And the Gorry family tree grows another (possible) branch...

It's only a possible branch at this point, but I don't believe in coincidences and my gut is telling me that there are striking similarities in this new possible branch and my own family tree because they are one and the same.

Early last week I was notified of a hint on my family tree, that someone else had built a tree that included my 3rd great-grandfather, James Gorry as a "possible" member of their tree. I was immediately excited, probably moreso than I should've been before I read any further, because my own branch of the Gorry tree is so narrow and, well, branchless, that any Gorry connection I find is valuable because of its rarity. For those who have not read about my Gorry branch before, here's the recap - my third great grandfather, James Gorry, son of Cornelius and Mary, emigrated from Ireland to New York. He and his wife Mary Corr had 4 children - Michael, Mary, Hannah, and James - and only James married and had children. He married Mary Horgan and they had four children - Joseph, Mary, Ellen, and Elmer - but only Elmer lived to adulthood, married (to Mary Tormey), and had children (Eugene Gerard and Elmer Anthony, my grandfather). So when my father was born in 1952, he was the only 4th-generation descendant of James the Senior and as far as I knew, the only 5th-generation descendant of Cornelius.

In recent years I was contacted by a woman in England descended from a Charles Gorry, son of Cornelius of Ireland, who was my first possible Gorry branch discovery - Cornelius and Gorry are both such uncommon names that I'm leaning toward the theory that she is a relation, but I have no proof beyond that. But here was this new tree I discovered last week - according to the author of it, James Gorry was a possible brother of a Mary Gorry, from whom her husband was descended. Mary Gorry is a very, *very* common name in my family and she had emigrated from Ireland to New York. So I wrote the author an e-mail saying I thought it was possible we were connected, and asking what kind of information she had on her Mary Gorry. I finally heard back from her last night. She wrote:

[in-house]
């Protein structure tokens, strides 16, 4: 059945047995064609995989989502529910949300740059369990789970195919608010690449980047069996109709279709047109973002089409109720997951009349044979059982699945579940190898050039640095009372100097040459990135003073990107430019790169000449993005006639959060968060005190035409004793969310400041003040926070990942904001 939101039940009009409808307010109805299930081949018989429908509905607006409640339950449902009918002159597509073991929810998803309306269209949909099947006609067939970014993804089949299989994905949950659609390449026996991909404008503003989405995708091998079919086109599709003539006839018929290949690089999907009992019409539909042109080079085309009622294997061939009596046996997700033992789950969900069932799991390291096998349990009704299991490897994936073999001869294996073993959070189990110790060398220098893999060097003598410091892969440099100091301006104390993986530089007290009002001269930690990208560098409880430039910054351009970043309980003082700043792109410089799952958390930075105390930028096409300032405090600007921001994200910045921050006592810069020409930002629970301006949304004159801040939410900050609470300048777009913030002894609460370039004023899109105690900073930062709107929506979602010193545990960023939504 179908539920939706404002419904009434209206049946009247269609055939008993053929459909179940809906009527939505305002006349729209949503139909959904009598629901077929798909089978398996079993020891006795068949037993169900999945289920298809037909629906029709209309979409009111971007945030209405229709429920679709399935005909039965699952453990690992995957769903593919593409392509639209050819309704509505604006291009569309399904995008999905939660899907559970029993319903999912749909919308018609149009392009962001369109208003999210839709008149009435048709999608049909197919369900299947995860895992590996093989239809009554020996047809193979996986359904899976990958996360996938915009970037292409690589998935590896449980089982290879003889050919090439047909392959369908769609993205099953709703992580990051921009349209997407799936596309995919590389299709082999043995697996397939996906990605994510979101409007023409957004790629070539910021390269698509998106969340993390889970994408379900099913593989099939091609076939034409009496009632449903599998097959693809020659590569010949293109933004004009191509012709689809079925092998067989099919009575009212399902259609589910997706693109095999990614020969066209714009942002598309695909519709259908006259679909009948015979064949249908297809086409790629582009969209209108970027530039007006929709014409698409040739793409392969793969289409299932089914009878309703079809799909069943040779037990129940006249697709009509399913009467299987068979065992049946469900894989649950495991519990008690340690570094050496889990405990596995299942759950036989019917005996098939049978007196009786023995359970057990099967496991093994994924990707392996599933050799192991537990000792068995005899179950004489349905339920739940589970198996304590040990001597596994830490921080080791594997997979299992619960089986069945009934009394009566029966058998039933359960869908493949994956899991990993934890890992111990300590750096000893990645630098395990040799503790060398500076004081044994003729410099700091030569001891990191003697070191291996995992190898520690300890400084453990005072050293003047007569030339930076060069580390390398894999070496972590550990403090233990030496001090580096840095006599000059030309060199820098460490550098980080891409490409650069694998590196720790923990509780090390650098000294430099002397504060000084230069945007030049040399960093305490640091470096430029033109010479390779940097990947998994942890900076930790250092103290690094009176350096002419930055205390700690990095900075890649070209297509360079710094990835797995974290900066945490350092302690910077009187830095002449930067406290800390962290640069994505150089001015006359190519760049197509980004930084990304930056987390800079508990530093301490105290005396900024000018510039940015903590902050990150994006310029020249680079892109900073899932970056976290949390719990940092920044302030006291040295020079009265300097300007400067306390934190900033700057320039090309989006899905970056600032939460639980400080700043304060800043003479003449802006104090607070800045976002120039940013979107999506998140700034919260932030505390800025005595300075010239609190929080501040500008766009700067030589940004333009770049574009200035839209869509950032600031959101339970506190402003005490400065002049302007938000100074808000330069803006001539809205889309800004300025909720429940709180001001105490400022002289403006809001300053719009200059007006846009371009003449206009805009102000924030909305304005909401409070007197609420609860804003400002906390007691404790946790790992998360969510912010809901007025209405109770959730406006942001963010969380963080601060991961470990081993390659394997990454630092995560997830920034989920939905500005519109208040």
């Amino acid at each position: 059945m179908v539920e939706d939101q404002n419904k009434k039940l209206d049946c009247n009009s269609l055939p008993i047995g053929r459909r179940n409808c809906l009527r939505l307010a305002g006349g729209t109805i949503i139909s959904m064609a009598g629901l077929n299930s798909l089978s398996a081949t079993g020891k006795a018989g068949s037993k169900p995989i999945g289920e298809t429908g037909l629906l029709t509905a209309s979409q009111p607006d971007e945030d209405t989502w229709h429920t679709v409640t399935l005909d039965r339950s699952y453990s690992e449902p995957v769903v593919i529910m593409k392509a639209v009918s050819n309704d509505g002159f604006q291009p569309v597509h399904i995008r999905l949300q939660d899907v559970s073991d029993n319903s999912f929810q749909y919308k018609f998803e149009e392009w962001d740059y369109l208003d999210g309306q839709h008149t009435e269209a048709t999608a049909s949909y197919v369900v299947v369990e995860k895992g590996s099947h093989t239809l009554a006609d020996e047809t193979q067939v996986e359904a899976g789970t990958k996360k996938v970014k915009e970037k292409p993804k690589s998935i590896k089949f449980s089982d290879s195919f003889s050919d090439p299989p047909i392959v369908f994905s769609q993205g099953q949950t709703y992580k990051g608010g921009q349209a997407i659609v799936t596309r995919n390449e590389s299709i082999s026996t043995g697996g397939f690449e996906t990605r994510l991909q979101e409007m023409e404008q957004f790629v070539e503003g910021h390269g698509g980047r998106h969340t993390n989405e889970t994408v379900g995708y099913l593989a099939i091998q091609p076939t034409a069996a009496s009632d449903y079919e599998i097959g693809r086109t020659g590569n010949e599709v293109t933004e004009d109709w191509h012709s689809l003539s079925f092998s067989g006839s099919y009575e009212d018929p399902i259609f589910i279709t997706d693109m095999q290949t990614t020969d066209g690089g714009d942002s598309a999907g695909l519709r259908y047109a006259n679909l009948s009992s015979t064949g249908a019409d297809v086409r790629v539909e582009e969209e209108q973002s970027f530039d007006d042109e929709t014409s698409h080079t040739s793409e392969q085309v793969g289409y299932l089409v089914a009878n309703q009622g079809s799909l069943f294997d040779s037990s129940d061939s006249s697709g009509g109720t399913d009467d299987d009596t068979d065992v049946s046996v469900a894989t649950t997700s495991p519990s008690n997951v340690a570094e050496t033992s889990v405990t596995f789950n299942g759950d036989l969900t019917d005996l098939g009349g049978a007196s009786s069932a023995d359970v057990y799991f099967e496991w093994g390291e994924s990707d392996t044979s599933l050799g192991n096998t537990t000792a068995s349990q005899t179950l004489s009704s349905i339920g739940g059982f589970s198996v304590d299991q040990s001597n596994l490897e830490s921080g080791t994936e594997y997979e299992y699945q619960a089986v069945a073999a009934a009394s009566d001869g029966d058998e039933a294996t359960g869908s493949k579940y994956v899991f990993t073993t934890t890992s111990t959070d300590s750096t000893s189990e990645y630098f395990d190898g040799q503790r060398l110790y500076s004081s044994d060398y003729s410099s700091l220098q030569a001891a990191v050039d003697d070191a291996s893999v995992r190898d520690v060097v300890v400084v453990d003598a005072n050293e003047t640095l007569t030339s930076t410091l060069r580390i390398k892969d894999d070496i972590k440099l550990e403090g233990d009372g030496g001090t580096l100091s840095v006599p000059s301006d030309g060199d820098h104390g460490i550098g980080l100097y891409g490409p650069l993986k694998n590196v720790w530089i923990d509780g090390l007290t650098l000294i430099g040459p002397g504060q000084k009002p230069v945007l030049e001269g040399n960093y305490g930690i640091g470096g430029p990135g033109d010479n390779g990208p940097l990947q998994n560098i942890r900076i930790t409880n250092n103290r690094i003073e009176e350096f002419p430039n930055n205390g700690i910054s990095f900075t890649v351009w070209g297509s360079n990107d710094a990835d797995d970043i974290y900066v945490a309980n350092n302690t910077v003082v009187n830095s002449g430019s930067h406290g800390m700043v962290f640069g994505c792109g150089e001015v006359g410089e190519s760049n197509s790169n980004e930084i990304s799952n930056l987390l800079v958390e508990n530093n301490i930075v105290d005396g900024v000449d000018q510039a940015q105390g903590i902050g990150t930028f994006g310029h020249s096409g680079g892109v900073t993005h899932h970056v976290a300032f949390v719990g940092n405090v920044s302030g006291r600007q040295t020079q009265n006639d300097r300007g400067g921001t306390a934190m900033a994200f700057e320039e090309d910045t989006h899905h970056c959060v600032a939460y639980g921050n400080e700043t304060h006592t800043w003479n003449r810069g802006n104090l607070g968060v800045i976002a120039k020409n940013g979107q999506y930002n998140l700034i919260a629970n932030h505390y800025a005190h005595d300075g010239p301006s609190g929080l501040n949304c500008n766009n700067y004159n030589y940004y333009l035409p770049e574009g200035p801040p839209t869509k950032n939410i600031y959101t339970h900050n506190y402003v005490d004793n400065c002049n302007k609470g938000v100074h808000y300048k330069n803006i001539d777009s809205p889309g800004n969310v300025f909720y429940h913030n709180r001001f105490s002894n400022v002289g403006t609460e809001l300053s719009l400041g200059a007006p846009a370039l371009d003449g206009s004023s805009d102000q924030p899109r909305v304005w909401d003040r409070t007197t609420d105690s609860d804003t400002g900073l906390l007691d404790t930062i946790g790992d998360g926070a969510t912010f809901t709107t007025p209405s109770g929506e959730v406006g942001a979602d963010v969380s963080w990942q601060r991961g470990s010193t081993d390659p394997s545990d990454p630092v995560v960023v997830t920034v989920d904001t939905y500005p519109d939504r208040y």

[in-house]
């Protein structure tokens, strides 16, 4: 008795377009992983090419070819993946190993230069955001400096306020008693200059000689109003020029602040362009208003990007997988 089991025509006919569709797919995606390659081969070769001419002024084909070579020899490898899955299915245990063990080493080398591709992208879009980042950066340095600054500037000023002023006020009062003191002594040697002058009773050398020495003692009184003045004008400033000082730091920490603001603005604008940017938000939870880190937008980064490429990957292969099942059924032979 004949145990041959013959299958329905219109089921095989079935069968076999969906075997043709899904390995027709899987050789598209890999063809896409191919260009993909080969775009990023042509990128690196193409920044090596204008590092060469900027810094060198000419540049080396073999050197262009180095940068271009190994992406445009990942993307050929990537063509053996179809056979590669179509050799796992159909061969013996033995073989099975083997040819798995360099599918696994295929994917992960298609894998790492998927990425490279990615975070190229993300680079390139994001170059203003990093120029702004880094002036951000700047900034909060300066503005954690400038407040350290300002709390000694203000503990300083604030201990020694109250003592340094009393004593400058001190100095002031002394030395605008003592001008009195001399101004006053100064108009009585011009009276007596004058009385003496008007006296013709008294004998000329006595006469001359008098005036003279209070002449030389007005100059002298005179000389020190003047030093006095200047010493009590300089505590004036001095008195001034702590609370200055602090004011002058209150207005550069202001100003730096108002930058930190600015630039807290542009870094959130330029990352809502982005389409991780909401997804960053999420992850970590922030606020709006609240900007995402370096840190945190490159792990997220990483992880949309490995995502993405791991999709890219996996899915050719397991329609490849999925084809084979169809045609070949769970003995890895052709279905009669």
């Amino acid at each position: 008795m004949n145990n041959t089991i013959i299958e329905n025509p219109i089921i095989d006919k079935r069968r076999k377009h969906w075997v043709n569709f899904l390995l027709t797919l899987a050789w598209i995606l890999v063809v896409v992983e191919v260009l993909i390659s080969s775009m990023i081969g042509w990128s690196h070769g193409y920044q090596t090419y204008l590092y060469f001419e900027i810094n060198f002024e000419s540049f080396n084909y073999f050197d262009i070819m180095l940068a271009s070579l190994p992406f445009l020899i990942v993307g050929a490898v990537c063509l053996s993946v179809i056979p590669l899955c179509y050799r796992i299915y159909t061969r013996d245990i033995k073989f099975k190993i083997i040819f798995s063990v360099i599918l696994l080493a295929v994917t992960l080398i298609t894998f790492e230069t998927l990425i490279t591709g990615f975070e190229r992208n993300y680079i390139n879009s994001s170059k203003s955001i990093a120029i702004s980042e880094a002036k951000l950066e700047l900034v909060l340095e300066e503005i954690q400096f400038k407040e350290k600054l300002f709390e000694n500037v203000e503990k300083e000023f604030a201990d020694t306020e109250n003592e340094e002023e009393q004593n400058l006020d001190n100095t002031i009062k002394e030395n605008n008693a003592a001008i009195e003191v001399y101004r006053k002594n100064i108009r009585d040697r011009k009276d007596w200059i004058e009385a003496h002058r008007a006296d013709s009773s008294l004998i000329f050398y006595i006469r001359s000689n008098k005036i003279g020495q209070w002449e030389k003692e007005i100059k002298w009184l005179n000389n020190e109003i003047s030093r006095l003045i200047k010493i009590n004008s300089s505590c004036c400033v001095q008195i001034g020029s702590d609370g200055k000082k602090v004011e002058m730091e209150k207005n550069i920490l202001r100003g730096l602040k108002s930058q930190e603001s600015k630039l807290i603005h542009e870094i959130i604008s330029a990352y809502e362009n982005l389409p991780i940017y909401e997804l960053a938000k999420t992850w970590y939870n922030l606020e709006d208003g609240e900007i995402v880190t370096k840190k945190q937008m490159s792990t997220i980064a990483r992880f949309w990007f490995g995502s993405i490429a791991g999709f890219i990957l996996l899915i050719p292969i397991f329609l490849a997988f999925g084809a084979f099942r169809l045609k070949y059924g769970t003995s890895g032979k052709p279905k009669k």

Her husband's "great great grandmother was Mary Gorry born about 1826 in Ireland. Her husband was Philip Tuite Philip Tuite and a James Gorry were both naturalized on Oct 25th 1866 in New York. They were witnesses for each other. James Gorry's address was 190 E 11th Street.I wonder if he is your James and if he and Mary were brother and sister.I remember my father-in-law saying there was an Elmer Gorry in the family but I don't remember how he was related... I'm going to try and get Mary Gorry's death certificate and hope it has her parents names on it."

So three things to note from that note - first, that my James Gorry definitely lived on E. 10th Street, which is around the block from E. 11th Street, but that there are years unaccounted for where he lived and back then people usually stayed in the same area, so it's possible he lived at 190 E. 11th Street in 1866. Second, that if Cornelius Gorry is an uncommon name, Elmer Gorry is an even more uncommon name, so if her father-in-law said they had an Elmer Gorry in their family, it was most definitely one of my Elmer Gorrys. And third, I don't have naturalization information for my James, so if her James and my James are the same, then that's new information for me.

While this new possible branch would only add to the outward growth of the Gorry tree and not to tracing it backward (so far), every piece you can add to the puzzle gives you a bigger, clearer, more complete picture. It connects you to other family members doing their own research. It adds to your new information. And if you can find one new branch, even though they might not add any new information, it leaves you hopeful that it's possible to discover *another* branch, and maybe they're the branch that *will* have that missing information that will finally bring you back another generation closer to your roots.